The Play-Fi mobile app
Currently, Play-Fi receiver vendors use a rebranded mobile app provided by DTS, the generic version of which is available for download from the www.play-fi.com website. There are versions available for Android, iOS, and Kindle Fire.
The rebranded apps are functionally equivalent despite minor differences in appearance. The mobile app lets you take control of receivers; change the volume; start, stop, and skip songs; and set up and rename receivers. It also lets you combine multiple receivers into "zones" so you access them in virtually any combination.
In addition to streaming music stored a smartphone or tablet, the Play-Fi mobile app will grab music from DLNA servers on your home network, but it doesn't work with iTunes servers. It can also stream music from online sources, such as Pandora, Deezer, SiriusXM, Songza, and others. Spotify is notably absent from this list, although you can stream it from a Windows PC app. Podcasts and Internet Radio are also available. That's a good selection, even if it pales in comparison to what Sonos has to offer (everything mentioned here, plus Rdio, Rhapsody, Spotify, Slacker, and many others).
Play-Fi is friendlier with Android than it iOS. The Android mobile app can stream lossless FLAC and WAV files at sampling rates up to 192kHz and up to 24-bit resolution (although they are down-sampled to sampling rates of either 44.1kHz or 48kHz and 16-bit resolution).ALAC, the Apple Lossless Audio Codec is not supported.
Both apps can stream lossy MP3, AAC, and M4A files. When you stream from a Windows PC (the Mac is not currently supported), the app encodes the audio stream using a DTS codec customized for Play-Fi.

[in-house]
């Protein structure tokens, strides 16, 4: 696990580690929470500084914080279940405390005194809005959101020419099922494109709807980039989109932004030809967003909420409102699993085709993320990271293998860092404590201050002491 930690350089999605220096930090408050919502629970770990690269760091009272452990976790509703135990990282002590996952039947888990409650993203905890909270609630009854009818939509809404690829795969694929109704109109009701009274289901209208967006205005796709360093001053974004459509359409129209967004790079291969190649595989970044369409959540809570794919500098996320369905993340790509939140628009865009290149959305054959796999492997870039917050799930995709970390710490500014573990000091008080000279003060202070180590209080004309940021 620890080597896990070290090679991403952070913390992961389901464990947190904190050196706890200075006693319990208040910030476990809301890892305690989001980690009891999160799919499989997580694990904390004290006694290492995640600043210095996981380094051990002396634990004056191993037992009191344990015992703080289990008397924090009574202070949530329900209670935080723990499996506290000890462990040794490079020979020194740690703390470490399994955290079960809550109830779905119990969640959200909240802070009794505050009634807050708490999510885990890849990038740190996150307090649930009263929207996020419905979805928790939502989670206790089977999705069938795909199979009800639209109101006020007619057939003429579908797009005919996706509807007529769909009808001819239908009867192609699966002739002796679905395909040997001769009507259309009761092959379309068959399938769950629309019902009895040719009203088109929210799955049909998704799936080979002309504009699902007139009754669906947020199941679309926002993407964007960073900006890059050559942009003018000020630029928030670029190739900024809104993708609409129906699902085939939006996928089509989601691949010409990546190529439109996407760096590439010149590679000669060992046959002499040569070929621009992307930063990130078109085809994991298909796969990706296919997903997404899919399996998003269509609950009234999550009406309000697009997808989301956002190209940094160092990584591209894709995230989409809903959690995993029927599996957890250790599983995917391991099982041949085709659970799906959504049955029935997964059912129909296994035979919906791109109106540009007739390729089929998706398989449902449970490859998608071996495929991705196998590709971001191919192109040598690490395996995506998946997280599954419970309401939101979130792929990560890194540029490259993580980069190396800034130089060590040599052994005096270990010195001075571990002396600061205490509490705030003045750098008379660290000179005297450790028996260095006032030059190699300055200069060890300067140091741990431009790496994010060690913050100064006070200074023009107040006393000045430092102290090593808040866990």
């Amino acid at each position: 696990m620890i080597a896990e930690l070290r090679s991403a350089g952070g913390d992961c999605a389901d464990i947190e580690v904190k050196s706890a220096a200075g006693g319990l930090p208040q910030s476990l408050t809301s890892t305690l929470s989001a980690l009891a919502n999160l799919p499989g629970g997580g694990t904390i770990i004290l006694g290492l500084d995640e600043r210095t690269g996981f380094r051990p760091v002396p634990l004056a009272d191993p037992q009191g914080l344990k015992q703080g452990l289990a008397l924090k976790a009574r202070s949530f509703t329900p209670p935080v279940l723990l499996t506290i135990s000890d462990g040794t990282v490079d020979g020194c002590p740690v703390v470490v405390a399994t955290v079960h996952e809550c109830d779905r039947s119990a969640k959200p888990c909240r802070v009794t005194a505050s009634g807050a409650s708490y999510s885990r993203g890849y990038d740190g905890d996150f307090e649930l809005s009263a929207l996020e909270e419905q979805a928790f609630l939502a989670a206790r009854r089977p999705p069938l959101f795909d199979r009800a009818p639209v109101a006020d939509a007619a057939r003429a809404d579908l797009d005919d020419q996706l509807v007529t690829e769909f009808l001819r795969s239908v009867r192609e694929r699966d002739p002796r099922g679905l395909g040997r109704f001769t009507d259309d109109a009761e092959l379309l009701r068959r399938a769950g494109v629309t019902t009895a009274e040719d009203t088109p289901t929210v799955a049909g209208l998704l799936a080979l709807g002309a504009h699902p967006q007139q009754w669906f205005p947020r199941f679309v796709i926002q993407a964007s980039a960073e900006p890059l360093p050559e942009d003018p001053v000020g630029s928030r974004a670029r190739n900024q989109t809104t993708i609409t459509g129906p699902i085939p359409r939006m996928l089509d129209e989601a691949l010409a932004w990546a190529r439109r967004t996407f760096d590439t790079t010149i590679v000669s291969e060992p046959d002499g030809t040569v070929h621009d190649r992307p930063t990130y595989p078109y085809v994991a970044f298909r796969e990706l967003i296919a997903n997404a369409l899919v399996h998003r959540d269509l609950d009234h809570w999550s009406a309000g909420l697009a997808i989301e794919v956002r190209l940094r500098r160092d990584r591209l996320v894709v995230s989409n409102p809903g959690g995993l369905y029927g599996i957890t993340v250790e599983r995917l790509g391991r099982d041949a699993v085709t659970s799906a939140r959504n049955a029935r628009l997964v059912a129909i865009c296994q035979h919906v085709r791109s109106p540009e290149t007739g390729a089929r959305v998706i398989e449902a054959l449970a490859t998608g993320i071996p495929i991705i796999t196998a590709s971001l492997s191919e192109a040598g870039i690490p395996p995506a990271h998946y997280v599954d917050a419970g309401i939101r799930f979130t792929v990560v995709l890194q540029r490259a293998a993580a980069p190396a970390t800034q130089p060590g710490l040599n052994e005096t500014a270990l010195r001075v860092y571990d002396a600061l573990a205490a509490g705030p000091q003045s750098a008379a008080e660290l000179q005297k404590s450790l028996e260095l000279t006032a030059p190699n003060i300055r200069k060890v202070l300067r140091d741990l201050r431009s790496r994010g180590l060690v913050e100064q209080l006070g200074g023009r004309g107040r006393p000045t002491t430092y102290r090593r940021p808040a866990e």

The Windows app doesn't function as a player, instead inserting itself into the final audio chain and redirecting sound to Play-Fi devices. That means you can use any player or file format you care to. However, the lag from the extensive caching Play-Fi uses makes it unsuitable for movie viewing unless you employ something such as VLC's track-synchronization feature.
[Note: Jon L. Jacobi evaluated the performance of the Play-Fi system.]
To test the technology, I set up a moderately complex, multi-room matrix consisting of one Android phone, two iPads, and three Play-Fi products: Phorus's PR5 Receiver, Polk Audio's Omni S2R Rechargeable, and Wren Sound Systems' Wren V5PF Play-Fi Speaker. I connected a pair of Boston Acoustics' CR100 speakers to the Phorus PR5; the other two products have speakers integrated with their Play-Fi receivers.
The Wren was on my wireless networks' 2.4GHz frequency band, while the other two were initially on its 5GHz band. With only the mobiles devices and receivers in the mix, my Play-Fi experience was relatively glitch-free after the set-up phase. I was readily able to use any of the three mobile devices to take control of any of the receivers, though at times I had to re-select the Phorus PR5 or adjust its volume before it would commence playback.
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